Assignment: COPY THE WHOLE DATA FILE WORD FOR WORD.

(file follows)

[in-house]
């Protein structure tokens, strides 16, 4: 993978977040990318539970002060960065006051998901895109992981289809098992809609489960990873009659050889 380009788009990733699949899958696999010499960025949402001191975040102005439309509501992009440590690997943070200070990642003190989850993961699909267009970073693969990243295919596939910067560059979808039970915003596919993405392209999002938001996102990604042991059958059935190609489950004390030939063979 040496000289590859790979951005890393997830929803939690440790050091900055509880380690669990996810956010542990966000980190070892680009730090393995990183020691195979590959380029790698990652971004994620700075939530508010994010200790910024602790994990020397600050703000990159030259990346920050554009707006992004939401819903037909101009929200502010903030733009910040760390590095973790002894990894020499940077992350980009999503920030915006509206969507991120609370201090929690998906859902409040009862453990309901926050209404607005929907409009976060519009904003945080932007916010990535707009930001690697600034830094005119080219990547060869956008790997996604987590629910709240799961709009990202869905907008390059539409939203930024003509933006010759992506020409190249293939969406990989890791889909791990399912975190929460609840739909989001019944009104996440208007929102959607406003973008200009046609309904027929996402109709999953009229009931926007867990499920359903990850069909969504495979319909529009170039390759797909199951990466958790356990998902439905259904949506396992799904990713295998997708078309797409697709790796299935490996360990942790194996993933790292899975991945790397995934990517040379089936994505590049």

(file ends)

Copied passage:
[in-house]
């Protein structure tokens, strides 16, 4: 993978977040990318539970002060960065006051998901895109992981289809098992809609489960990873009659050889 380009788009990733699949899958696999010499960025949402001191975040102005439309509501992009440590690997943070200070990642003190989850993961699909267009970073693969990243295919596939910067560059979808039970915003596919993405392209999002938001996102990604042991059958059935190609489950004390030939063979 040496000289590859790979951005890393997830929803939690440790050091900055509880380690669990996810956010542990966000980190070892680009730090393995990183020691195979590959380029790698990652971004994620700075939530508010994010200790910024602790994990020397600050703000990159030259990346920050554009707006992004939401819903037909101009929200502010903030733009910040760390590095973790002894990894020499940077992350980009999503920030915006509206969507991120609370201090929690998906859902409040009862453990309901926050209404607005929907409009976060519009904003945080932007916010990535707009930001690697600034830094005119080219990547060869956008790997996604987590629910709240799961709009990202869905907008390059539409939203930024003509933006010759992506020409190249293939969406990989890791889909791990399912975190929460609840739909989001019944009104996440208007929102959607406003973008200009046609309904027929996402109709999953009229009931926007867990499920359903990850069909969504495979319909529009170039390759797909199951990466958790356990998902439905259904949506396992799904990713295998997708078309797409697709790796299935490996360990942790194996993933790292899975991945790397995934990517040379089936994505590049």